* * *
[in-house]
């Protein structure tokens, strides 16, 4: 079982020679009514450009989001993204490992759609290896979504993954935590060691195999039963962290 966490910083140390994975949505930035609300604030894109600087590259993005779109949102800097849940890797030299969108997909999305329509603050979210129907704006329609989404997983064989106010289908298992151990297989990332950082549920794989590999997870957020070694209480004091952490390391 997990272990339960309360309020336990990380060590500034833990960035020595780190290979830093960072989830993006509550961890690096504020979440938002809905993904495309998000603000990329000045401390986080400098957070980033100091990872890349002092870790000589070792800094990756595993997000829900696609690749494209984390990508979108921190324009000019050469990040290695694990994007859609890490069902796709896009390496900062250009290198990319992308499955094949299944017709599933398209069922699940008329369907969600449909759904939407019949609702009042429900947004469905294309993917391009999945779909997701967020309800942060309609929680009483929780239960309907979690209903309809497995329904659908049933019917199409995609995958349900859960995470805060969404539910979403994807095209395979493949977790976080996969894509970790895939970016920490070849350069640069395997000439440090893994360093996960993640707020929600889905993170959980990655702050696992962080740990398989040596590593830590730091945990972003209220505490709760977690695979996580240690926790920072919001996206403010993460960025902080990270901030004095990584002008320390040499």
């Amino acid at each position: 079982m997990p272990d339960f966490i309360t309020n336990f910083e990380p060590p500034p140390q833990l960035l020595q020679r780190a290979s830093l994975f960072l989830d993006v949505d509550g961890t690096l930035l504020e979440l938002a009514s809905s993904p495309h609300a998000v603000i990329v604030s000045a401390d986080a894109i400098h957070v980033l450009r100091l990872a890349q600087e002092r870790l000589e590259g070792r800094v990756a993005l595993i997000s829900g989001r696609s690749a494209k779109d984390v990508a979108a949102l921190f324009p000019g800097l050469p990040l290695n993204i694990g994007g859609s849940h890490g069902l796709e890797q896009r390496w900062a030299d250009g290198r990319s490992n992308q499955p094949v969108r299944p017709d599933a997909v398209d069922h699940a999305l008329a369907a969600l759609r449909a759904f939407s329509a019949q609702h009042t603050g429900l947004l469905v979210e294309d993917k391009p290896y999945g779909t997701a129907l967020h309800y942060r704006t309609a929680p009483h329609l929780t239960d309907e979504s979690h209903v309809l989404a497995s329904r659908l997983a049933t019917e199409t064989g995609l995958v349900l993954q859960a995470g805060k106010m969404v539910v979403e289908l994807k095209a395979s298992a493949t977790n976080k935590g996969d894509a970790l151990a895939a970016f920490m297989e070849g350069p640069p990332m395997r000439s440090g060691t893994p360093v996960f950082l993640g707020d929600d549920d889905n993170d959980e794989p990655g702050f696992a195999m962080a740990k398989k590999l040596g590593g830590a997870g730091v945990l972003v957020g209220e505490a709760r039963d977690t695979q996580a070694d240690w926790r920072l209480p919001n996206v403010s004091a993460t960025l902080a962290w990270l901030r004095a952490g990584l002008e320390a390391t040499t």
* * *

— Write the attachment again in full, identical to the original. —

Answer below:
[in-house]
């Protein structure tokens, strides 16, 4: 079982020679009514450009989001993204490992759609290896979504993954935590060691195999039963962290 966490910083140390994975949505930035609300604030894109600087590259993005779109949102800097849940890797030299969108997909999305329509603050979210129907704006329609989404997983064989106010289908298992151990297989990332950082549920794989590999997870957020070694209480004091952490390391 997990272990339960309360309020336990990380060590500034833990960035020595780190290979830093960072989830993006509550961890690096504020979440938002809905993904495309998000603000990329000045401390986080400098957070980033100091990872890349002092870790000589070792800094990756595993997000829900696609690749494209984390990508979108921190324009000019050469990040290695694990994007859609890490069902796709896009390496900062250009290198990319992308499955094949299944017709599933398209069922699940008329369907969600449909759904939407019949609702009042429900947004469905294309993917391009999945779909997701967020309800942060309609929680009483929780239960309907979690209903309809497995329904659908049933019917199409995609995958349900859960995470805060969404539910979403994807095209395979493949977790976080996969894509970790895939970016920490070849350069640069395997000439440090893994360093996960993640707020929600889905993170959980990655702050696992962080740990398989040596590593830590730091945990972003209220505490709760977690695979996580240690926790920072919001996206403010993460960025902080990270901030004095990584002008320390040499």
């Amino acid at each position: 079982m997990p272990d339960f966490i309360t309020n336990f910083e990380p060590p500034p140390q833990l960035l020595q020679r780190a290979s830093l994975f960072l989830d993006v949505d509550g961890t690096l930035l504020e979440l938002a009514s809905s993904p495309h609300a998000v603000i990329v604030s000045a401390d986080a894109i400098h957070v980033l450009r100091l990872a890349q600087e002092r870790l000589e590259g070792r800094v990756a993005l595993i997000s829900g989001r696609s690749a494209k779109d984390v990508a979108a949102l921190f324009p000019g800097l050469p990040l290695n993204i694990g994007g859609s849940h890490g069902l796709e890797q896009r390496w900062a030299d250009g290198r990319s490992n992308q499955p094949v969108r299944p017709d599933a997909v398209d069922h699940a999305l008329a369907a969600l759609r449909a759904f939407s329509a019949q609702h009042t603050g429900l947004l469905v979210e294309d993917k391009p290896y999945g779909t997701a129907l967020h309800y942060r704006t309609a929680p009483h329609l929780t239960d309907e979504s979690h209903v309809l989404a497995s329904r659908l997983a049933t019917e199409t064989g995609l995958v349900l993954q859960a995470g805060k106010m969404v539910v979403e289908l994807k095209a395979s298992a493949t977790n976080k935590g996969d894509a970790l151990a895939a970016f920490m297989e070849g350069p640069p990332m395997r000439s440090g060691t893994p360093v996960f950082l993640g707020d929600d549920d889905n993170d959980e794989p990655g702050f696992a195999m962080a740990k398989k590999l040596g590593g830590a997870g730091v945990l972003v957020g209220e505490a709760r039963d977690t695979q996580a070694d240690w926790r920072l209480p919001n996206v403010s004091a993460t960025l902080a962290w990270l901030r004095a952490g990584l002008e320390a390391t040499t």